30,000-39,999 SparkPoints 35,506


Saturday, April 27, 2013

Well. It looks as though last year's experiment - let the back yard go totally wild, and have a lovely meadow full of flowers - was a Complete Fail. Rather than a meadow, I got a scrubby patch full of burdock and brambles, studded here and there with hidden piles of dog...leavings. The point of the trial - aside from sheer laziness - was that a friend had reported great success with this, and that the yard is extremely uneven, everything from trees coming out (or going in) to a sinking leach field to Lord alone knows what other reasons.

I thought I'd spend today out there hauling out a large hunk of a cherry tree, an apple tree that died but resprouted from the root stock (which never works, incidentally - they graft the good apple tree onto different root stock and you rarely get anything usable from the regrowth), digging out the burdock and the brambles, raking everything out and generally getting ready for this summer, in which I'll do everything differently. emoticon

About an hour into this, emoticon I realized that the only progress Lucy the Dog and I had made was that we were both covered with burdock pricklies. We also discovered that the wire fence (that covers and is taller than the post fence to which it is attached) has come down in several places. If it were a house, we would say, "This is no longer a fix-up. This is a teardown." emoticon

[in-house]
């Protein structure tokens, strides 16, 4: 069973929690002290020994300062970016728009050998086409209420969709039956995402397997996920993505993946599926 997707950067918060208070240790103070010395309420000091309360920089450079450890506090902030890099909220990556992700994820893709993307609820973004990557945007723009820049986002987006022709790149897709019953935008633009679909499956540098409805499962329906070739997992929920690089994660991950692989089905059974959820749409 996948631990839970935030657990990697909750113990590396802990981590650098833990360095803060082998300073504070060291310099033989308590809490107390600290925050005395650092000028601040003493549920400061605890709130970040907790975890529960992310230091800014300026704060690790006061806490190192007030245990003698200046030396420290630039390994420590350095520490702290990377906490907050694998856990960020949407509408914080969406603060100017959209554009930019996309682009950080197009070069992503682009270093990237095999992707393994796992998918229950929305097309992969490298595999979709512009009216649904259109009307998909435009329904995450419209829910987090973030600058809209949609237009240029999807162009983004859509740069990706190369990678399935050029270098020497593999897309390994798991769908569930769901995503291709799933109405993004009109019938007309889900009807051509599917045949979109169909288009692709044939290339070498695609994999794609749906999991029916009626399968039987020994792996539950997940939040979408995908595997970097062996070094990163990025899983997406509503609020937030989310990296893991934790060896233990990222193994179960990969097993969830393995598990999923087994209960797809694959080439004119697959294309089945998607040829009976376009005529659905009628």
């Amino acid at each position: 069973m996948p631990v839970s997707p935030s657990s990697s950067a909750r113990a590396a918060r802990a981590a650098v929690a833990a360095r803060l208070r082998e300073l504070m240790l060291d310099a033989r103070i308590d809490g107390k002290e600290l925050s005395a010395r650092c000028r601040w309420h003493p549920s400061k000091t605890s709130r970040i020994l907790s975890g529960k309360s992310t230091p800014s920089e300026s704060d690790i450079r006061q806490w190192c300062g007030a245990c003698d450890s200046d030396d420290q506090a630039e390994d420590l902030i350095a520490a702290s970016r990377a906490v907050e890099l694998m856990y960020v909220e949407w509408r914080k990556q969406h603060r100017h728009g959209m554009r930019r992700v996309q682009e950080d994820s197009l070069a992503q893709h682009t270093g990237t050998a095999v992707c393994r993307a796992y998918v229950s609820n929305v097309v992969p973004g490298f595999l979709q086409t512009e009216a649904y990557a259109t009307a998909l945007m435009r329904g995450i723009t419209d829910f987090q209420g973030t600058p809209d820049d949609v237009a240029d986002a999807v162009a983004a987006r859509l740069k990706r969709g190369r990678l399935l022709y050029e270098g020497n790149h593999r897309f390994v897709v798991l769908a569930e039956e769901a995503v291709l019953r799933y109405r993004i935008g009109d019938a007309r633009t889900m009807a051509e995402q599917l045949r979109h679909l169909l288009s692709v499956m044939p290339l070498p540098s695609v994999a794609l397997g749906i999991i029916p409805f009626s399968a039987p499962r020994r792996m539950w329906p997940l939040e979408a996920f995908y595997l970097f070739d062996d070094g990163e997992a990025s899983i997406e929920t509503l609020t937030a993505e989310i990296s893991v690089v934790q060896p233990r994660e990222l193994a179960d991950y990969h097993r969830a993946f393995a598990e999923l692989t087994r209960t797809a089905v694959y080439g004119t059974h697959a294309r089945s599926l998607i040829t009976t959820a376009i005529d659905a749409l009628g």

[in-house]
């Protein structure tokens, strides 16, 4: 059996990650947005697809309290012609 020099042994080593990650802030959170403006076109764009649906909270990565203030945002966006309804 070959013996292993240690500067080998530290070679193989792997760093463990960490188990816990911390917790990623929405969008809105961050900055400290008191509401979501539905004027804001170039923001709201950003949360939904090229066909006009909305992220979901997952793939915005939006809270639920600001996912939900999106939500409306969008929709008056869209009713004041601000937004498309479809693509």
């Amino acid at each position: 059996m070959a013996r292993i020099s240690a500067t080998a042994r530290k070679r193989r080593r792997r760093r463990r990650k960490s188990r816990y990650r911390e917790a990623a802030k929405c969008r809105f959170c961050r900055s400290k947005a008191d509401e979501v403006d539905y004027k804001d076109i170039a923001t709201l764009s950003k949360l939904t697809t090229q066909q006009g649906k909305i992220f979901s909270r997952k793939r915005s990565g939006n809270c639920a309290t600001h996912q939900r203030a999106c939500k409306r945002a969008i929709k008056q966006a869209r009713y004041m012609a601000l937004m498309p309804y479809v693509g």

So I went inside to consider and retrench. New plan: on Monday I'm going to retrieve my tractor from my neighbor. After he starts my chainsaw for me ( emoticon ) I'm going to cut down the apple tree that is regrowing, the 1/3 of the cherry tree that blew down in a winter storm (we'll see if it lives - I hope so), and then hook the rake onto the tractor and rake it that way. I'll need to go back and dig out the brambles, but all the dead grass will be done with. Then, I think, I'm going to try smoothing out the lumps with the back blade. If that doesn't work, I'll borrow the backhoe. Have to be careful of weight, though, because of the Stupid Leach Field. Once it's leveled, the grass should come back easily and I can proceed with Normal Yard. Need a new grade door out there too (that's that slanted door that covers the steps to a cellar) - mine apparently gave up under the snow load.

Not sure yet how to handle the fence. I really ought to unfasten all the wire, lay stone, then put the fence up again so the grass won't grow and the base (and thus no whacking) but I doubt I'll do that properly. I'll probably whack it once, then lay newspaper over it, then mulch and hope for the best. emoticon

The front gardens are still waiting for their fall clean-up, so I need to get busy on that right away. Part of the stone wall fell out - again - so I may pull that all down and relay it, but I seriously doubt it. Likely I'll just put the stones in a neat pile and hope for the best (you'll note I do a lot of that.)

Have to chop out half the rugosa, which is now roughly the size of a small SUV, and chop down the Japanese honeysuckle (again.) Maybe I'll chain it to the tractor and just rip it out. Messy but quick.

Then the raised beds have to be cleaned up and the paths around then cleared and re-papered and mulched.

And that's all before any planting can happen. Luckily there are some bulbs blooming here and there to encourage me. emoticon

But luckily (I suppose...) I have about another month before I can really plant anything, because of our absurdly late frost date - and I hate ditzing with plants, dashing out to cover them if they are in danger. I plant them once and wish them well. Sure, I do all the maintenance type stuff, but that's later, and it's fun, I think.